NASA discovery may be an early indication of life on Mars


NASA may have uncovered an early indication of life on Mars after one of its rovers detected the largest amount of methane on the planet to date.

The vehicle – called Curiosity – measured the spike in an area known as the Gale Crater, although it was not equipped with the necessary instruments to determine the exact source of the gas.

Methane being found in significant quantities on other planets is notable because it is commonly associated with living things back on Earth.

The new measurement on Mars – 21 parts per billion units by volume (PPBV) – is the highest concentration the rover has recorded since landing in August 2012.

Image: The methane was detected near to the planet's Gale Crater. File pic: NASA

While still small compared with Earth, where it is about 1,800 PPBV, the find will certainly further pique the curiosity of scientists dedicated to monitoring the red planet for signs of life.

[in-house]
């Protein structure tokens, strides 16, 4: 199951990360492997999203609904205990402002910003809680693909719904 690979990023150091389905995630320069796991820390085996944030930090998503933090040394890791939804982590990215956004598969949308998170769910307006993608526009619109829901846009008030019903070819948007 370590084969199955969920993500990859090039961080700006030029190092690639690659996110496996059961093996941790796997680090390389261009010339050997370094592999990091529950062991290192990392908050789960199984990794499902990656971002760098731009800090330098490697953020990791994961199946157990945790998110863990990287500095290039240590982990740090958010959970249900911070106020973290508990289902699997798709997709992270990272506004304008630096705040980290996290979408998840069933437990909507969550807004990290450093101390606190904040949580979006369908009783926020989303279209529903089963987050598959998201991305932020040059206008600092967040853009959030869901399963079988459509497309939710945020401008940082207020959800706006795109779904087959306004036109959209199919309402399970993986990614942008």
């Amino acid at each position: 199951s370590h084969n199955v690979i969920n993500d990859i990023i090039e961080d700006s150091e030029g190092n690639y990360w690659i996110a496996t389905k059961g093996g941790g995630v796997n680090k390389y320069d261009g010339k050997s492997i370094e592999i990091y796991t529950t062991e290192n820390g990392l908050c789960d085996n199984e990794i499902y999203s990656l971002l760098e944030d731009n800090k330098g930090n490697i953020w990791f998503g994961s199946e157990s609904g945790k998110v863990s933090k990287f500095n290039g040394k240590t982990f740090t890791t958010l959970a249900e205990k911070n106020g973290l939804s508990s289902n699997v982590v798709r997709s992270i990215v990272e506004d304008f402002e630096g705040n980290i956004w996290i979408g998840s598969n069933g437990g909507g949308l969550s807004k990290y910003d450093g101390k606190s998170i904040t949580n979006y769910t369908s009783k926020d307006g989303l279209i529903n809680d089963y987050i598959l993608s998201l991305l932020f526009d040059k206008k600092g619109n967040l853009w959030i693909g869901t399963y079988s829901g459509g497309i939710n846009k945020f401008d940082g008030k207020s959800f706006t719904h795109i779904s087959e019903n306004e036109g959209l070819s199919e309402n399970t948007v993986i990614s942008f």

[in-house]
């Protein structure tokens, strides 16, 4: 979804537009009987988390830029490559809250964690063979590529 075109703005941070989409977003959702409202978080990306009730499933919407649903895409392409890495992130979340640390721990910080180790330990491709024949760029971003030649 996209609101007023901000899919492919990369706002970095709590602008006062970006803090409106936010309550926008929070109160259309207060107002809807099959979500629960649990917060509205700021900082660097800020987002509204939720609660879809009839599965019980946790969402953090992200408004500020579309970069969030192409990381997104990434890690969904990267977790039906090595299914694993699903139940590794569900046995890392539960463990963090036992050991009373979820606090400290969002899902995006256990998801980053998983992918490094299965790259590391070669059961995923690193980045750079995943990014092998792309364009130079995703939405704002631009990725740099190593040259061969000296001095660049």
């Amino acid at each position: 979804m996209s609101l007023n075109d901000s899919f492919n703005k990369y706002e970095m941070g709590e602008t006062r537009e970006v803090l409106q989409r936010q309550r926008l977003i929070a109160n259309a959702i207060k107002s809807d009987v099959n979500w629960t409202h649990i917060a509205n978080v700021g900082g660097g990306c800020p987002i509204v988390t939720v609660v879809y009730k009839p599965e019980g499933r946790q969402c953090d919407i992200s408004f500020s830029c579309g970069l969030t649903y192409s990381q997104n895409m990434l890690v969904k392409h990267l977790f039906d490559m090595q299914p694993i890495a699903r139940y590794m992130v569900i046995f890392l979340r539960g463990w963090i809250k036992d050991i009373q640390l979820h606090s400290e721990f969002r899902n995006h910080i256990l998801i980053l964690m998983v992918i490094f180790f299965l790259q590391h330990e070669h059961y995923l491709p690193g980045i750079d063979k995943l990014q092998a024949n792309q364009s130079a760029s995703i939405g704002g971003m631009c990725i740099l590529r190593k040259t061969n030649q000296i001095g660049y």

Paul Mahaffy, principal investigator for the NASA unit SAM (Sample Analysis at Mars), acknowledged that the limitations of Curiosity made it impossible to tell what the precise source of the methane was – that it could be "biology or geology, or even ancient and modern" – but it must have been released quite recently.

Methane is destroyed by solar radiation several hundred years after entering the atmosphere – which would suggest the newly discovered spike is from within that time frame – although there is the possibility that the gas could have been trapped underground for millions or billions of years and only just been released.

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